By Alex Longley (Bloomberg) — When U.S. President Donald Trump fired the first salvos in his trade war with China, the market for hauling bulk commodities that power the Asian country’s economy responded with a surprising surge. Now shipowners are losing their swagger.
Rates to haul iron ore and coal on 1,000-foot Capesize ships plunged by 39 percent since reaching their 2018 peak in early August. Fourth-quarter hedging contracts dropped 11 percent from their high last month.
“Some of the weakness we have seen in dry bulk freight rates can to some extent be attributed to growing uncertainty around the trade war,” said Peter Sand, chief shipping analyst at BIMCO, a trade group representing 2,100 ship owners and operators. “It is an increasing worry that we hear amongst our members.”
Some observers say freight costs offer investors clues about economic and trade growth. Increased purchases of iron ore feed China’s steel mills and ultimately power the country’s construction industry. Coal is predominantly used in power generation.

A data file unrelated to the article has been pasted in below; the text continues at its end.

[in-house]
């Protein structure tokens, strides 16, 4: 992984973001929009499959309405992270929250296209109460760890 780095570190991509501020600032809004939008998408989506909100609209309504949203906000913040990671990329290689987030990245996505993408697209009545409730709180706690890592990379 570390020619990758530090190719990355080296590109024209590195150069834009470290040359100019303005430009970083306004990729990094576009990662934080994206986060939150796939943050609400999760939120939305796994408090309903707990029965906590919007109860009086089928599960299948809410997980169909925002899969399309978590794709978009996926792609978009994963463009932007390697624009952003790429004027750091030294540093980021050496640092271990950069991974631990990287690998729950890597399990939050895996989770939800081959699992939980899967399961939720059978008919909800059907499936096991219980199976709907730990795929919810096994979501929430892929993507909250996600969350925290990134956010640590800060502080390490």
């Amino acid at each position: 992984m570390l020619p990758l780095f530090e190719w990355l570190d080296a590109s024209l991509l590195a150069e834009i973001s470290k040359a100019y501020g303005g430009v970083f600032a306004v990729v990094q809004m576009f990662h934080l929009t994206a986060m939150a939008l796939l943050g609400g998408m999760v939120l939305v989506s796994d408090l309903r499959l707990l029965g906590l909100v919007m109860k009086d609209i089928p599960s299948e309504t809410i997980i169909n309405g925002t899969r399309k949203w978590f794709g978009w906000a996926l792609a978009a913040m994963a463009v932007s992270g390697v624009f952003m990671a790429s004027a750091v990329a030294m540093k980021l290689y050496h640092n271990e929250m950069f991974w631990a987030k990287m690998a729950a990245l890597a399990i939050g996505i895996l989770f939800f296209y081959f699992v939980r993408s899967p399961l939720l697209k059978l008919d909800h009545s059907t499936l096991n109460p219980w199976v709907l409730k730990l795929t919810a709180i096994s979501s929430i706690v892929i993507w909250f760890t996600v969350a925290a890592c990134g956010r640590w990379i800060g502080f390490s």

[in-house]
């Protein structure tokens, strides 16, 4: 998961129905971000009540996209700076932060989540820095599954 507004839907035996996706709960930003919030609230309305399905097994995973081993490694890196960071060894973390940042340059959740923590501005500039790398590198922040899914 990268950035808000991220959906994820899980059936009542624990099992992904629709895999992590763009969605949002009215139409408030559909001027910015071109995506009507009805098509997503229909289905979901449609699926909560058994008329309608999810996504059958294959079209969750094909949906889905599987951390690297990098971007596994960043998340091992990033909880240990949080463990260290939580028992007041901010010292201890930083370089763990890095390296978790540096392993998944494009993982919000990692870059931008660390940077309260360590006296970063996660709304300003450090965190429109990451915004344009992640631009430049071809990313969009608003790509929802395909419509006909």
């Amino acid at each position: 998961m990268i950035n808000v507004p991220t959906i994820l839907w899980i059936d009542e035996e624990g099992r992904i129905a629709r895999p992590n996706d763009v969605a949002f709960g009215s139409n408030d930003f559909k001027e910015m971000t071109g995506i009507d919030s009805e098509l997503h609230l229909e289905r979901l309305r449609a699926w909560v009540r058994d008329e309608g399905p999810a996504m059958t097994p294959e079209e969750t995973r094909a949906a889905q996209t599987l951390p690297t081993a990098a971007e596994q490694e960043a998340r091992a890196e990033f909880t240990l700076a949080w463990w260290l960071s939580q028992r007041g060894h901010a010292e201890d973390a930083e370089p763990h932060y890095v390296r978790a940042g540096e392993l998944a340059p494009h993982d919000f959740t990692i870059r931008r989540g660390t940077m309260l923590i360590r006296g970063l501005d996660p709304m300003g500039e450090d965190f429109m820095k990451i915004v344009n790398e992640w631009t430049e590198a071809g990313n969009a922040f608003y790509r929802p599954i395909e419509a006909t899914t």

Capesize day rates slumped 3.9 percent to $16,559 a day on Wednesday, according to data from the Baltic Exchange. They stood at $27,283 on Aug. 6. Fourth-quarter forward freight agreements fell to $23,750, having been at $26,600 on Aug. 21, data from Clarkson Securities Ltd. show. The Baltic Dry Index, a wider measure of commodity transportation costs, slumped to 1,411 points, its lowest since late June.
Trump said on Friday that he’s lined up an additional $267 billion of Made-in-China products to tax “on short notice if I want.” That’s on top of already proposed levies of $200 billion that could lift the price of household goods in the U.S.
Those paid to follow the dry-bulk market and its companies are staying overwhelmingly bullish for now. Of 10 dry-bulk ship operators tracked by Bloomberg with market valuations exceeding $500 million, equity analysts have a total of 87 buy ratings, 8 holds, and six sells.
“There’s good reasons to believe this bullish sentiment will turn out as expected, even though in the short-term there’s been some negative pulls,” said Herman Hildan, co-head of research at Clarksons Platou Securities AS. While there’s “no doubt that the market is worried about the possible consequences of the trade war,” vessel supply remains “low.”
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